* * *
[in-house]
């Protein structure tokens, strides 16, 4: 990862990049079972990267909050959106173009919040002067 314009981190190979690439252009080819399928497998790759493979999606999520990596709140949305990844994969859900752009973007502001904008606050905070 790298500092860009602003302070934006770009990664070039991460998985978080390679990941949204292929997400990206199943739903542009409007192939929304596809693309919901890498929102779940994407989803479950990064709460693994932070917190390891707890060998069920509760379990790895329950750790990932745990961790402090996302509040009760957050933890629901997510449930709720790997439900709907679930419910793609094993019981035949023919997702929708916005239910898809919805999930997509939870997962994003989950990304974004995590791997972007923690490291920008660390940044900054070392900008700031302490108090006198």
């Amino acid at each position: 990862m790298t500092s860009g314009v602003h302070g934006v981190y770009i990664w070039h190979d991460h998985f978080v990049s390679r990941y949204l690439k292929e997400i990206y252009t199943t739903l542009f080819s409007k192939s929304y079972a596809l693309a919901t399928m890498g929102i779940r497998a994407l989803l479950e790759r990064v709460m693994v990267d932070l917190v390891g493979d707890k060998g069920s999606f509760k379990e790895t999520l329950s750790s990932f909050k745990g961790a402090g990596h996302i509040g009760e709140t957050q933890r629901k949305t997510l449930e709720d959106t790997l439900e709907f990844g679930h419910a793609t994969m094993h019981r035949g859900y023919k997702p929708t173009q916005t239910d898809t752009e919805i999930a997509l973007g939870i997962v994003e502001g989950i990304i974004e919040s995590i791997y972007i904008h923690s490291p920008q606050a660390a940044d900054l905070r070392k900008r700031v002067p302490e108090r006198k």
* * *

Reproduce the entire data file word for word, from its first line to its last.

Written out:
[in-house]
């Protein structure tokens, strides 16, 4: 990862990049079972990267909050959106173009919040002067 314009981190190979690439252009080819399928497998790759493979999606999520990596709140949305990844994969859900752009973007502001904008606050905070 790298500092860009602003302070934006770009990664070039991460998985978080390679990941949204292929997400990206199943739903542009409007192939929304596809693309919901890498929102779940994407989803479950990064709460693994932070917190390891707890060998069920509760379990790895329950750790990932745990961790402090996302509040009760957050933890629901997510449930709720790997439900709907679930419910793609094993019981035949023919997702929708916005239910898809919805999930997509939870997962994003989950990304974004995590791997972007923690490291920008660390940044900054070392900008700031302490108090006198």
């Amino acid at each position: 990862m790298t500092s860009g314009v602003h302070g934006v981190y770009i990664w070039h190979d991460h998985f978080v990049s390679r990941y949204l690439k292929e997400i990206y252009t199943t739903l542009f080819s409007k192939s929304y079972a596809l693309a919901t399928m890498g929102i779940r497998a994407l989803l479950e790759r990064v709460m693994v990267d932070l917190v390891g493979d707890k060998g069920s999606f509760k379990e790895t999520l329950s750790s990932f909050k745990g961790a402090g990596h996302i509040g009760e709140t957050q933890r629901k949305t997510l449930e709720d959106t790997l439900e709907f990844g679930h419910a793609t994969m094993h019981r035949g859900y023919k997702p929708t173009q916005t239910d898809t752009e919805i999930a997509l973007g939870i997962v994003e502001g989950i990304i974004e919040s995590i791997y972007i904008h923690s490291p920008q606050a660390a940044d900054l905070r070392k900008r700031v002067p302490e108090r006198k």